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State v. Cannady

Superior Court of Maine, Cumberland

March 8, 2017



          Lance E. Walker Justice

         Before the court is Defendant Dmitri Cannady's Motion for Judgment of Acquittal. For the reasons stated herein, the court denies the motion and finds Defendant guilty of Failure to Give Correct Name and Operating After Revocation.

         I. FACTS

         The parties presented evidence at a bench trial, which generated the following, mainly undisputed facts, Officer Govven of the Portland Police Department parked his patrol cruiser' in the parking lot of "Global Gas" station on December 4, 2015 at 7 p.m. He observed who he later learned to be the Defendant parked in front of the store, looking back at Gowen, immediately putting the car in gear and backing up out of his parking space to enter traffic on Forest Avenue.

         Gowen testified that Defendant was not wearing his seatbelt, which precipitated a traffic stop. Gowen was unable to determine whether Defendant fastened his seatbelt while he was following Defendnat. At the time of the stop, Gowen observed Defendant wearing his seatbelt, and requested his name and identifying information. Defendant identified himself as "Jonas Washington" and had difficulty providing Gowen with his addresss and social security number. Gowen observed that Defendant appeared nervous, would not make eye contact and gave information in a halting manner to suggest a lack of credibility or an astounding lack of memory.

         Gowen unsuccessfully attempted to verify Defendant's identity by comparing a driver's license photo of "Jonas Washington" to the Defendant. Renewed requests to provide information to verify the Defendant's identity, which went unrequited. Eventually, Defendant was detained for fingerprinting at the Cumberland County Jail. During the transport to the jail, Defendant explained to Gowen that he was not who he said he was, eventually identifying himself as Dimtri Cannady.

         Trial exhibits included certified records that support the conclusion that Defendant's right to operate a motor vehicle in Maine was revoked on August 5, 2004. Exhibits also supported the conclusion that Defendant's Maine license expired on July 11, 2003. The letter of revocation sent to Defendant's address on file with the Secretary of State's Office was also introduced into evidence along with a return envelope that stated "Return to Sender Cannady. Dimitri, Moved Left No Address Unable to Forward, Return to Sender."

         The issue which lead the court to invite further briefing relates to the State's burden of proof on the charge of Operating After Revocation, and whether under the circumstances the State proved "notice" to Defendant pursuant to the statute and consistent with the principles of due process.


         The court accepts that by a mechanical application of the statute[1] that notice was achieved upon Defendant. The more subtle and significant question arises when the Secretary of State has actual knowledge that the presumption of notice created by the statute has been rebutted, in this case by a return address envelope and postal stamp indicating that Defendant had moved and the notice had not in fact been delivered to him. Attorney Nadeau points out that notwithstanding the guidance from the Law Court which concludes that notice by proof of mailing to the last address on file satisfies due process, that the more serious penalties the legislature fashioned after these cases were decided should require the court to revisit the issue. This court is more than a little sympathetic to that argument. A basic tenet of due process jurisprudence is that the analysis occurs on a sliding scale, informed by a variety of factors not the least of which is the penalties at issue. However, upon a close reading of the Law Court's analysis, the court is not persuaded that the process due Defendant under these circumstances creates an interpretation of the statute which amounts to little more than a rebuttable presumption of notice simply upon proof of mailing which may then be overcome by evidence that the Defendant did not actually receive notice. There are two categorical tributaries of this conclusion.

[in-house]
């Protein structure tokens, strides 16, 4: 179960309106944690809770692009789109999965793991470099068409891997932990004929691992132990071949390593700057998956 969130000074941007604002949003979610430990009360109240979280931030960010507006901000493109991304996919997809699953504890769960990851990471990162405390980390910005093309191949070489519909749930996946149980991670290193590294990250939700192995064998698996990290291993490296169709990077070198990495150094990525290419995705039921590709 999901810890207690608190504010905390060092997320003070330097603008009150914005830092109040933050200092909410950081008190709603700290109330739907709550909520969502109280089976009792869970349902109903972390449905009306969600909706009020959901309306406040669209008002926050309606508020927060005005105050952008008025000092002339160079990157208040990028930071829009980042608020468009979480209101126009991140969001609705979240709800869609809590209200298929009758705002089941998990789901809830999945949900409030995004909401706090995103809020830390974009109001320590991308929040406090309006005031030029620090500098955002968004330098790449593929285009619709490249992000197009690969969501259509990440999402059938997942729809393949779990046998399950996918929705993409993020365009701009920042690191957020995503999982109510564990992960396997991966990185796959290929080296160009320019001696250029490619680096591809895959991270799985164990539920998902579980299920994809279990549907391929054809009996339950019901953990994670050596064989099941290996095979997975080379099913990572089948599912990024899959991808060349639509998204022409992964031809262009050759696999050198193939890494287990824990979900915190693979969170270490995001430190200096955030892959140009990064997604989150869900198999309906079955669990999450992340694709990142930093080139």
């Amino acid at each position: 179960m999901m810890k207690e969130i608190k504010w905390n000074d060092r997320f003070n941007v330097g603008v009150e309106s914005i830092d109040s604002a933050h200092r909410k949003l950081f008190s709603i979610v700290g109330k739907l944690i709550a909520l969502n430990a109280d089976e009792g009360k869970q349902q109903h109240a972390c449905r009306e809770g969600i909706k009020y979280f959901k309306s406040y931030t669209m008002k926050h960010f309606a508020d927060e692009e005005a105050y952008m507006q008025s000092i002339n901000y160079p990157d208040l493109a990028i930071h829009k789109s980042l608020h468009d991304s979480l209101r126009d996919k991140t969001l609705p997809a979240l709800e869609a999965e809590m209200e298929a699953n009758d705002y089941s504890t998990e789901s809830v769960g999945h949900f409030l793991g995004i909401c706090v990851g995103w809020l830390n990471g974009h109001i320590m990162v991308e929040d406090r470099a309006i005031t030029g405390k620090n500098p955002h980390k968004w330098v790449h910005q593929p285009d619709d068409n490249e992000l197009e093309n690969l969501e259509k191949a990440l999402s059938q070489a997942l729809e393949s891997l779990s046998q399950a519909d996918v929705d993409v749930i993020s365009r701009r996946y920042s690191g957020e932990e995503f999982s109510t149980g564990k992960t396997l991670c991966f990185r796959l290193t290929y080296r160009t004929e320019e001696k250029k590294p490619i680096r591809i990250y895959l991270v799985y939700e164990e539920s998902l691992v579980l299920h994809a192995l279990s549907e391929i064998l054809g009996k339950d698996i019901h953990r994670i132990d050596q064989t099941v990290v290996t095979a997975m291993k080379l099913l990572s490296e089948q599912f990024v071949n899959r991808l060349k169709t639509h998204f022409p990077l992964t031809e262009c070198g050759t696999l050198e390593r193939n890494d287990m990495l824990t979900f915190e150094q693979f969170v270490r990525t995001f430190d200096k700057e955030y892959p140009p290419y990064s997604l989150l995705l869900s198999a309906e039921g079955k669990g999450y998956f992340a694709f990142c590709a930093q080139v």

First, the Legislature clearly made a policy determination that the onus is on the licensed driver to notify the Secretary of State of an address change. As a' corollary matter, notice is permitted simply by a mailing to the last address provided under section 1407. It would be an unusual interpretation to conclude that while the Legislature and the Law Court have determined that such notice mechanisms only satisfy due process contingently based upon whether notice mailings are bounced back to the Secretary of State. Second, as a related matter, such an interpretation would lead to administrative rigor mortis. If the more substantial potential penalties that were passed by the Legislature since the Law Court last visited due process challenges to this method of notice alters its analysis, then it should say so. However, this court declines an invitation to do so and also declines the invitation to exceed its limited role and offer policy solutions to the formidable problem created by such an interpretation of the notice provision.

         Defendant's Motion for Judgment of Acquittal is denied. The court finds the Defendant guilty of Failure to Provide Correct Name and Operating After Revocation.

         The Clerk is directed to enter this Order on the unified criminal docket by reference pursuant to Maine Rule ...

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